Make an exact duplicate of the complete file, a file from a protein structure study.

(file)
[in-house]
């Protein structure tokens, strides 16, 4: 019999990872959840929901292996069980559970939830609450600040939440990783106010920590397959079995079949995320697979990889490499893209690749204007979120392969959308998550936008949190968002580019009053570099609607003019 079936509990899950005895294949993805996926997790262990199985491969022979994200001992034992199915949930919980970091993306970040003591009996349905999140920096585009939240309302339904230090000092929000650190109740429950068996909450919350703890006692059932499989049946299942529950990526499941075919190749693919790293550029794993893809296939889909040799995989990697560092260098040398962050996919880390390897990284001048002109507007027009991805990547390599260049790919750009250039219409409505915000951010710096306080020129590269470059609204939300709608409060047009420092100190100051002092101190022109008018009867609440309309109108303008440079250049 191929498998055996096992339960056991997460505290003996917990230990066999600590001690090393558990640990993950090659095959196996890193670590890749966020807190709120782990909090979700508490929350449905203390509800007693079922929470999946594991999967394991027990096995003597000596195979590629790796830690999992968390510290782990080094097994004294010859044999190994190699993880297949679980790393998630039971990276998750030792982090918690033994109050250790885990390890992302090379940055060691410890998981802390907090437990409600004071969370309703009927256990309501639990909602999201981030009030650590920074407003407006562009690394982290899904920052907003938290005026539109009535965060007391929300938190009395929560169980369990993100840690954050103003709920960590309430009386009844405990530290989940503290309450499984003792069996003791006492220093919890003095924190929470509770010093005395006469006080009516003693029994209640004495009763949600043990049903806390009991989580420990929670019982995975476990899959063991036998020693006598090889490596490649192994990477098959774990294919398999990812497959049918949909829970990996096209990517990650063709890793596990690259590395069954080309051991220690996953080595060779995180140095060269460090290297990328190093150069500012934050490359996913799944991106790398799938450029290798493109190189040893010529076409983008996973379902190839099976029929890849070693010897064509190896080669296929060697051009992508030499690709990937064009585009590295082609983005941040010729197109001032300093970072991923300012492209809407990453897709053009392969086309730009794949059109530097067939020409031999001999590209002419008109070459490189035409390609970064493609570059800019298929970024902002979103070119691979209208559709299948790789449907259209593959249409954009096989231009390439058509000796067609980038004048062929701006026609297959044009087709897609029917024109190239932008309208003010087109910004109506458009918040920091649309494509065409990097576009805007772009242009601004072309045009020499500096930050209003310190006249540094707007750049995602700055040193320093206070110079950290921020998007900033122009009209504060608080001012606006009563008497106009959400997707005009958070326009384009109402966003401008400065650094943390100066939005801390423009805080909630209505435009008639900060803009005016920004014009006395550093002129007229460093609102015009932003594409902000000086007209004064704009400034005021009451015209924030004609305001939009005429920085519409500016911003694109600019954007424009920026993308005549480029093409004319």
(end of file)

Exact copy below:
[in-house]
């Protein structure tokens, strides 16, 4: 019999990872959840929901292996069980559970939830609450600040939440990783106010920590397959079995079949995320697979990889490499893209690749204007979120392969959308998550936008949190968002580019009053570099609607003019 079936509990899950005895294949993805996926997790262990199985491969022979994200001992034992199915949930919980970091993306970040003591009996349905999140920096585009939240309302339904230090000092929000650190109740429950068996909450919350703890006692059932499989049946299942529950990526499941075919190749693919790293550029794993893809296939889909040799995989990697560092260098040398962050996919880390390897990284001048002109507007027009991805990547390599260049790919750009250039219409409505915000951010710096306080020129590269470059609204939300709608409060047009420092100190100051002092101190022109008018009867609440309309109108303008440079250049 191929498998055996096992339960056991997460505290003996917990230990066999600590001690090393558990640990993950090659095959196996890193670590890749966020807190709120782990909090979700508490929350449905203390509800007693079922929470999946594991999967394991027990096995003597000596195979590629790796830690999992968390510290782990080094097994004294010859044999190994190699993880297949679980790393998630039971990276998750030792982090918690033994109050250790885990390890992302090379940055060691410890998981802390907090437990409600004071969370309703009927256990309501639990909602999201981030009030650590920074407003407006562009690394982290899904920052907003938290005026539109009535965060007391929300938190009395929560169980369990993100840690954050103003709920960590309430009386009844405990530290989940503290309450499984003792069996003791006492220093919890003095924190929470509770010093005395006469006080009516003693029994209640004495009763949600043990049903806390009991989580420990929670019982995975476990899959063991036998020693006598090889490596490649192994990477098959774990294919398999990812497959049918949909829970990996096209990517990650063709890793596990690259590395069954080309051991220690996953080595060779995180140095060269460090290297990328190093150069500012934050490359996913799944991106790398799938450029290798493109190189040893010529076409983008996973379902190839099976029929890849070693010897064509190896080669296929060697051009992508030499690709990937064009585009590295082609983005941040010729197109001032300093970072991923300012492209809407990453897709053009392969086309730009794949059109530097067939020409031999001999590209002419008109070459490189035409390609970064493609570059800019298929970024902002979103070119691979209208559709299948790789449907259209593959249409954009096989231009390439058509000796067609980038004048062929701006026609297959044009087709897609029917024109190239932008309208003010087109910004109506458009918040920091649309494509065409990097576009805007772009242009601004072309045009020499500096930050209003310190006249540094707007750049995602700055040193320093206070110079950290921020998007900033122009009209504060608080001012606006009563008497106009959400997707005009958070326009384009109402966003401008400065650094943390100066939005801390423009805080909630209505435009008639900060803009005016920004014009006395550093002129007229460093609102015009932003594409902000000086007209004064704009400034005021009451015209924030004609305001939009005429920085519409500016911003694109600019954007424009920026993308005549480029093409004319």